Airline ancillary revenue hit $69B in 2022, beating 2019 levels

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Airline ancillary revenue increased more than 50% in 2022 versus 2021 and beat pre-COVID levels.

The increase, released in the CarTrawler Yearbook of Ancillary Revenue in partnership with IdeaWorks Company, is a mark of the recovery in the airline industry with carriers reaping almost $69 billion in revenue from add-ons and loyalty programs compared to $45 billion in 2021.

The report, which analyzed 65 airlines, also revealed that ancillary revenue was up by about $10 billion versus 2019 levels.

Possible reasons for the increase suggested in the report include a desire from travelers for their own personal space driving the purchase of ancillaries such as priority boarding and car rentals.

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Low-cost carriers saw significant gains with Ryanair, Southwest and Spirit all increasing ancillary revenue by 40% or more. EasyJet, meanwhile, saw a hike of 273%, with the airline driving up revenue through the introduction of new products and services including its Standard Plus leisure fare in 2021 and increasing its inflight retail conversion and profit.

Full-service carriers Delta, United and American Airlines led the ancillary revenue leaderboard with gains of 37%, 44% and 31%, respectively. The loyalty programs of these airlines as well as co-branded credit card programs helped drive the increases.

The CarTrawler/IdeaWorks report revealed that the five largest U.S. airlines – Alaska and Southwest plus the three above – generated almost $23 billion from their loyalty programs in 2022.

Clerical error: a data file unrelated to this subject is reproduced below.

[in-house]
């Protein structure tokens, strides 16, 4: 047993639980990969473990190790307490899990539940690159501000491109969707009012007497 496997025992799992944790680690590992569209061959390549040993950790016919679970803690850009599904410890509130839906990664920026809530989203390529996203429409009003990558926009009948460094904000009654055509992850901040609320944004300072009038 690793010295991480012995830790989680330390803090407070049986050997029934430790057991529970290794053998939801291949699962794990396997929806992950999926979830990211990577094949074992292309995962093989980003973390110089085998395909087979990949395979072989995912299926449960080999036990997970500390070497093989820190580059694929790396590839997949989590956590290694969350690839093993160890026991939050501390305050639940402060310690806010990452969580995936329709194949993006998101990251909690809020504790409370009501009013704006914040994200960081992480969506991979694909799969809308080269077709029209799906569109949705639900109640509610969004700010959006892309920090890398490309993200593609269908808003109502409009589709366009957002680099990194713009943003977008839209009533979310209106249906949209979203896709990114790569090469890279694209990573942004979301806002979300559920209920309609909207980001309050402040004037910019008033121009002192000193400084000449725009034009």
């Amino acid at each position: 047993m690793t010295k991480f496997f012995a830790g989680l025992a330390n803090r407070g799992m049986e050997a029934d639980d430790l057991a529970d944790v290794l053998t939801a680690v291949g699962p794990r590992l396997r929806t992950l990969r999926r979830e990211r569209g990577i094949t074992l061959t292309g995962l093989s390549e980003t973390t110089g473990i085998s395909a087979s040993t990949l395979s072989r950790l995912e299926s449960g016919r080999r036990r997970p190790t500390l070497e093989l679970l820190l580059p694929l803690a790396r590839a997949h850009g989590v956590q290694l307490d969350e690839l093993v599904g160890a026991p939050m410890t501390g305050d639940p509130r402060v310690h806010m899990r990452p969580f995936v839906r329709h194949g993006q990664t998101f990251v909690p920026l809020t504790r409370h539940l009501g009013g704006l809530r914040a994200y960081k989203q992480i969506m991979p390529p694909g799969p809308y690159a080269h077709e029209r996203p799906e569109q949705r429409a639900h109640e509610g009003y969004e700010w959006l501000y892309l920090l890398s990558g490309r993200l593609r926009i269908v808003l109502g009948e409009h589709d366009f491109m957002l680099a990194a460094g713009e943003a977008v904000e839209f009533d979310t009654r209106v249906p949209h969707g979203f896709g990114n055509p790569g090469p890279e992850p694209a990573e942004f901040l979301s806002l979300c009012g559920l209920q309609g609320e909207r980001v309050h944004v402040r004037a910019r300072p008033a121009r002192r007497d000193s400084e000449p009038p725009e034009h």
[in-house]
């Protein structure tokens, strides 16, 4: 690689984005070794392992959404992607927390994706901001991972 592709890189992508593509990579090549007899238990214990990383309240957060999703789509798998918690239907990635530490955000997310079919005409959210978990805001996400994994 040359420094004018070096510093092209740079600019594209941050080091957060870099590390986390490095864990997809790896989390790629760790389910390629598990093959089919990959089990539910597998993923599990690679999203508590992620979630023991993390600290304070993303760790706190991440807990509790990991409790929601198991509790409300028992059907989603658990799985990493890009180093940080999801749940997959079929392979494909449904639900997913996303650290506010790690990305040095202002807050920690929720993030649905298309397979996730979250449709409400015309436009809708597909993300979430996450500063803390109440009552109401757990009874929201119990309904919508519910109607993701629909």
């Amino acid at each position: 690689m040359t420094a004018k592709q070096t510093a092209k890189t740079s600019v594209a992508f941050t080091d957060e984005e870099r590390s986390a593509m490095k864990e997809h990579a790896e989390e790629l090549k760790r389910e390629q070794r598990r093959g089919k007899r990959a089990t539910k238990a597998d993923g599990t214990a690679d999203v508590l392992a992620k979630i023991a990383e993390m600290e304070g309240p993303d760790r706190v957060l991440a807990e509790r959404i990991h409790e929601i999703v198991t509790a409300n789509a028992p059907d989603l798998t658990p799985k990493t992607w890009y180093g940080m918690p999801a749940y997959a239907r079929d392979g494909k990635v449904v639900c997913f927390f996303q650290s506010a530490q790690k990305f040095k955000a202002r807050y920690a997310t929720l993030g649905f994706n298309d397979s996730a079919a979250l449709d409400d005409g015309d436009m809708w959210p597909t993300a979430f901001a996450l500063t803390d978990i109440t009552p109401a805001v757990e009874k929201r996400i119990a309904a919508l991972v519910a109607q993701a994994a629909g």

This breaks down to an average of $33 per passenger, which is up from 2019’s figure of almost $26 per passenger.

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Peter O’Donovan, CEO, CarTrawler said: “It’s clear that airlines are looking beyond ticket sales to ensure their business models are supported by diversified and resilient revenue streams in a post-COVID travel era. As passenger demand increases, so too do opportunities for additional revenue generation, and we expect to see ancillary revenue as a percentage of overall revenue continuing to increase over the next few years.

“For me, the key trend to watch into 2024 is loyalty. While low-cost carriers have always had the edge on driving ancillary revenue streams, many of the top U.S. airlines are catching up and seeing real returns from their loyalty programs and frequent flyer benefits.”

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